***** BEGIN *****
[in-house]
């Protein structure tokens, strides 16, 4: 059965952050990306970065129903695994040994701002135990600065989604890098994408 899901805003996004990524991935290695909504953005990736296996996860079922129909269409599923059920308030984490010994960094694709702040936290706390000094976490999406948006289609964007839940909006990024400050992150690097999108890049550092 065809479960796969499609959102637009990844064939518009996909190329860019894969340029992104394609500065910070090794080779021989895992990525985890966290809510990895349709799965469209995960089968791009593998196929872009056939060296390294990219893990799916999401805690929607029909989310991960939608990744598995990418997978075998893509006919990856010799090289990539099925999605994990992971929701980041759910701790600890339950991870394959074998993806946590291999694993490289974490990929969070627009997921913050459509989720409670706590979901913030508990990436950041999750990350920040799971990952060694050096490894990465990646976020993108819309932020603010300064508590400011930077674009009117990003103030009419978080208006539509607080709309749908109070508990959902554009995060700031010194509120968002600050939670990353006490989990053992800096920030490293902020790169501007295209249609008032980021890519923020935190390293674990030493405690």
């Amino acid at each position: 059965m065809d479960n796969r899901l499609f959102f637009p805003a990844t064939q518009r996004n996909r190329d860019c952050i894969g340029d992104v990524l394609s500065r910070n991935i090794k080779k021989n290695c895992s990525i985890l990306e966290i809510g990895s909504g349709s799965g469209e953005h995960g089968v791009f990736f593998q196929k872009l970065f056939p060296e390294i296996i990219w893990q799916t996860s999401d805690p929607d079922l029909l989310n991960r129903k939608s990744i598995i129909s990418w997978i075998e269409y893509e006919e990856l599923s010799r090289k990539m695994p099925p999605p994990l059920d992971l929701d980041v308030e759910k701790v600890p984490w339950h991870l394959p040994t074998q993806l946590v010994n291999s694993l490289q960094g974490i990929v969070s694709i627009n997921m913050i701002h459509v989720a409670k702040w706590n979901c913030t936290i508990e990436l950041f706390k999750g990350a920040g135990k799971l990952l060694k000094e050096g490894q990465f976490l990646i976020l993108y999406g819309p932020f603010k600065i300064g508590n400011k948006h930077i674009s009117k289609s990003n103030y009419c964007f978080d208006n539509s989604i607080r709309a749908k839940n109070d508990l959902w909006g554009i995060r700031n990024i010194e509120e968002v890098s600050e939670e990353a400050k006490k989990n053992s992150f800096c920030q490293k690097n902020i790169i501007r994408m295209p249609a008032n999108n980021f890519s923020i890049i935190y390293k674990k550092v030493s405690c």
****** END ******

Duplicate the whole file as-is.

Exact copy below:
[in-house]
């Protein structure tokens, strides 16, 4: 059965952050990306970065129903695994040994701002135990600065989604890098994408 899901805003996004990524991935290695909504953005990736296996996860079922129909269409599923059920308030984490010994960094694709702040936290706390000094976490999406948006289609964007839940909006990024400050992150690097999108890049550092 065809479960796969499609959102637009990844064939518009996909190329860019894969340029992104394609500065910070090794080779021989895992990525985890966290809510990895349709799965469209995960089968791009593998196929872009056939060296390294990219893990799916999401805690929607029909989310991960939608990744598995990418997978075998893509006919990856010799090289990539099925999605994990992971929701980041759910701790600890339950991870394959074998993806946590291999694993490289974490990929969070627009997921913050459509989720409670706590979901913030508990990436950041999750990350920040799971990952060694050096490894990465990646976020993108819309932020603010300064508590400011930077674009009117990003103030009419978080208006539509607080709309749908109070508990959902554009995060700031010194509120968002600050939670990353006490989990053992800096920030490293902020790169501007295209249609008032980021890519923020935190390293674990030493405690």
């Amino acid at each position: 059965m065809d479960n796969r899901l499609f959102f637009p805003a990844t064939q518009r996004n996909r190329d860019c952050i894969g340029d992104v990524l394609s500065r910070n991935i090794k080779k021989n290695c895992s990525i985890l990306e966290i809510g990895s909504g349709s799965g469209e953005h995960g089968v791009f990736f593998q196929k872009l970065f056939p060296e390294i296996i990219w893990q799916t996860s999401d805690p929607d079922l029909l989310n991960r129903k939608s990744i598995i129909s990418w997978i075998e269409y893509e006919e990856l599923s010799r090289k990539m695994p099925p999605p994990l059920d992971l929701d980041v308030e759910k701790v600890p984490w339950h991870l394959p040994t074998q993806l946590v010994n291999s694993l490289q960094g974490i990929v969070s694709i627009n997921m913050i701002h459509v989720a409670k702040w706590n979901c913030t936290i508990e990436l950041f706390k999750g990350a920040g135990k799971l990952l060694k000094e050096g490894q990465f976490l990646i976020l993108y999406g819309p932020f603010k600065i300064g508590n400011k948006h930077i674009s009117k289609s990003n103030y009419c964007f978080d208006n539509s989604i607080r709309a749908k839940n109070d508990l959902w909006g554009i995060r700031n990024i010194e509120e968002v890098s600050e939670e990353a400050k006490k989990n053992s992150f800096c920030q490293k690097n902020i790169i501007r994408m295209p249609a008032n999108n980021f890519s923020i890049i935190y390293k674990k550092v030493s405690c």